Philip Koch, Otter Cove, oil on canvas, 44 x 55"
Just unpacked this oil from the crate that brought it back from Cape Cod Museum of Art to my studio (it and all its friends survived the perilous journey). This was done from memory/imagination of the Otter Cove area in Acadia National Park. I had been there several years earlier, choosing the causeway over an inlet off the Atlantic Ocean. This was the spot Frederick Church, the Hudson River School painter, had chosen for his oil Otter Creek back in the mid 19th century. Time had done nothing to diminish the view. I did my own version of the mountain peaks Church depicted in his oil. But then I turned to face out to sea and did the drawing below.
With my easel erected at the side of the road I was about 2/3 of the way through the drawing when I sensed something coming toward me. A large fox had come out of the woods and was eying me suspiciously as it approached. It realized to get to the other side of the inlet it had to pass within feet of me and my wife Alice who, city kid that she is, was now frozen in horror.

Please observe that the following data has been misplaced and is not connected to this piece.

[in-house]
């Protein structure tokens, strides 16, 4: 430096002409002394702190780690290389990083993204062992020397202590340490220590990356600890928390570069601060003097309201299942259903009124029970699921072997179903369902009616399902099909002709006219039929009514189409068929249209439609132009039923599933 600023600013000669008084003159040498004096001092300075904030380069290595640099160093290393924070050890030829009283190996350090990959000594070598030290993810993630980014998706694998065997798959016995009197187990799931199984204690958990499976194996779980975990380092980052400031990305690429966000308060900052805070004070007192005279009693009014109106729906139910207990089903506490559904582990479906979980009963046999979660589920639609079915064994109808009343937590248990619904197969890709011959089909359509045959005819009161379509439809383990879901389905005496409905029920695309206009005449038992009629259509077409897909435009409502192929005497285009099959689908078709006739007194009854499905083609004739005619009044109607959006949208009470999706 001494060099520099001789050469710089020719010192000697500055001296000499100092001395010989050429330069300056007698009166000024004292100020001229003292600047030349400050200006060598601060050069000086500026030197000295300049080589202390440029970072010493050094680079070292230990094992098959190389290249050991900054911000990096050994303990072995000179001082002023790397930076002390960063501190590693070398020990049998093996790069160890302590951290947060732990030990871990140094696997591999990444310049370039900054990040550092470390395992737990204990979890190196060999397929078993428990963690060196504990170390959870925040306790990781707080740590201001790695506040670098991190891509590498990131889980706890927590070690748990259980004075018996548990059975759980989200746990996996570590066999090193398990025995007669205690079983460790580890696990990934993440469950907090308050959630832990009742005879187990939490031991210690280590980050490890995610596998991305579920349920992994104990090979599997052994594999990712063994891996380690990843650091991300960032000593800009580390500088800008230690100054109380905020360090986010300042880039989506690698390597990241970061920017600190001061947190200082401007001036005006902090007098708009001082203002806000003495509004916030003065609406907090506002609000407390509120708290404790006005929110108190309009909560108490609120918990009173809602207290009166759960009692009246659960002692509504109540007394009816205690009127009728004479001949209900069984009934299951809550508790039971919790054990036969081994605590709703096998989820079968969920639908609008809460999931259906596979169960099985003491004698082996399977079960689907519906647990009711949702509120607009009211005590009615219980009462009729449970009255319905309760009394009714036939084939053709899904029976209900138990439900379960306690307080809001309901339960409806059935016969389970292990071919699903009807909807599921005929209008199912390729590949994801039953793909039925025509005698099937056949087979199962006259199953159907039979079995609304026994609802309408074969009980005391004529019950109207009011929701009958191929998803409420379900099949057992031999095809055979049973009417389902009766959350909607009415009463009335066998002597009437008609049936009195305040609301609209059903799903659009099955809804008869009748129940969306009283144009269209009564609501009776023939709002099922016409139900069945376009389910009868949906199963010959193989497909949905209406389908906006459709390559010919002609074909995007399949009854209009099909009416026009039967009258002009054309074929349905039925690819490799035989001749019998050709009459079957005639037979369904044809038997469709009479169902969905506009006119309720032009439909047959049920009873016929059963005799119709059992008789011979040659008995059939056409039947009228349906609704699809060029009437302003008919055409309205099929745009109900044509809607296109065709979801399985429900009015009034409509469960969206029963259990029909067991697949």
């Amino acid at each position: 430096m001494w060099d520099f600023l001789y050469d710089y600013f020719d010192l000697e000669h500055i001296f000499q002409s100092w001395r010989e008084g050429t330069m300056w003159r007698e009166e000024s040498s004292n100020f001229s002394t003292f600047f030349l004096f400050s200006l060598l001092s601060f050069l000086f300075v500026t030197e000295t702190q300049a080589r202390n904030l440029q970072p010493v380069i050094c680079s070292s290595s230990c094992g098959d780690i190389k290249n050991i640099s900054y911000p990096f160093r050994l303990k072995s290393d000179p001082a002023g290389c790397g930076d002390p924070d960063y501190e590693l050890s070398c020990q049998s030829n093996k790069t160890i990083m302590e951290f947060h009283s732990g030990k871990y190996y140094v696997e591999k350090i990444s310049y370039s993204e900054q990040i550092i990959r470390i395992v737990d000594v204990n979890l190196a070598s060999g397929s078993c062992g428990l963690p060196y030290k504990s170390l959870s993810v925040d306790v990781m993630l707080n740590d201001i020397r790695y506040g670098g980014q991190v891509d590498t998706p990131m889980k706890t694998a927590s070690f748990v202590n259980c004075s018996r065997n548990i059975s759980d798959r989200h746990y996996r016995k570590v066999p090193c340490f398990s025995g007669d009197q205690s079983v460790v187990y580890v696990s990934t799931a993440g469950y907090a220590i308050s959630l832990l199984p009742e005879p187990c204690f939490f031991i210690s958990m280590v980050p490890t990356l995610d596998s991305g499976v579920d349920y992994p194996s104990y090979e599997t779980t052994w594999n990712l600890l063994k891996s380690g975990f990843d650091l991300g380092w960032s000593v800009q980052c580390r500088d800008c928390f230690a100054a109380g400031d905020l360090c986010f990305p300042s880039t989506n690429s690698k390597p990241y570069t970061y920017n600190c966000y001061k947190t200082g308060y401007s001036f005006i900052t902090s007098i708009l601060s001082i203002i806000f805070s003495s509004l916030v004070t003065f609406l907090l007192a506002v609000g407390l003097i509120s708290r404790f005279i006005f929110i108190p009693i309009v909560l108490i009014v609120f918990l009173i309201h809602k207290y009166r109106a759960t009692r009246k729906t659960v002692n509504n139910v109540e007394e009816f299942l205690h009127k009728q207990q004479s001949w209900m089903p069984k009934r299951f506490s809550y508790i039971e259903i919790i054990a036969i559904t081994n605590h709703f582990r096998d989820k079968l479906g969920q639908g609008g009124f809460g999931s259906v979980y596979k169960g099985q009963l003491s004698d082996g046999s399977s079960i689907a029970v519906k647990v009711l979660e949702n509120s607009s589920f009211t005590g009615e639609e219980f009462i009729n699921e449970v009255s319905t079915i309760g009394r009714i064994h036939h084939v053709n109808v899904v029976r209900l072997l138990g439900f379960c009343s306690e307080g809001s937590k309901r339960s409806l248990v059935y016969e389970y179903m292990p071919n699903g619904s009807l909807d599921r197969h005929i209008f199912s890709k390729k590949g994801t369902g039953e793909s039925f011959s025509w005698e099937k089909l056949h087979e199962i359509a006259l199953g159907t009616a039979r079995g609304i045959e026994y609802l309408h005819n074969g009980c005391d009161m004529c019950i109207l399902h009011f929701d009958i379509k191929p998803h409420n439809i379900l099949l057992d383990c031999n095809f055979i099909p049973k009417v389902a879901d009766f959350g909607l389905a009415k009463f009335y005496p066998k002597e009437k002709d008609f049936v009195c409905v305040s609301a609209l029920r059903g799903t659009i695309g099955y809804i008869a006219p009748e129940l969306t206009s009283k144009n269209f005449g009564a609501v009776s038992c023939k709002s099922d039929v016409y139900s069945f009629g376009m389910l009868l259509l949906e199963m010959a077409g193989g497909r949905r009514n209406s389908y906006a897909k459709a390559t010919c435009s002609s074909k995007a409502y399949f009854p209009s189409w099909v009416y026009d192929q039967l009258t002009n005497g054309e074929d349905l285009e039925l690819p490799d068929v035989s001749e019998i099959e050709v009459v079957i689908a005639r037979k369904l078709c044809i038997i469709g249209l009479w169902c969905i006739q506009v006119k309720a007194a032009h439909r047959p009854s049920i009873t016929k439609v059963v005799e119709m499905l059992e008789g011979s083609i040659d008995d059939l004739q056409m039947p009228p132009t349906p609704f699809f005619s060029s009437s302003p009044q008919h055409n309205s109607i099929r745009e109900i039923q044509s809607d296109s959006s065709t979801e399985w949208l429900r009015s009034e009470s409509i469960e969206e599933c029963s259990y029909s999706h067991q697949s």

It advanced without missing a step. As it came closer I saw this was the largest fox I'd ever seen, perhaps the scale of a medium sized dog, a well-fed dog. Perhaps it preyed on hapless landscape painters I thought. It passed on by and ran up an impossibly steep embankment as if it were Superman, finally disappearing into the brush again.
To paint the landscape well one has to sense it as a living thing. I don't mean this in an over the top mystical way, but just to say the deeper you feel its presence, its durability, and its long history, the more it will stir your unconscious mind to help you make the painting happen. This wild animal, totally unconcerned by the the conceits of a painter as it passed me by, was a reminder of this. Nature is big and we remain small, despite our striving to the contrary. I think when you give yourself over to this thought you begin to be ready to do painting of real quality.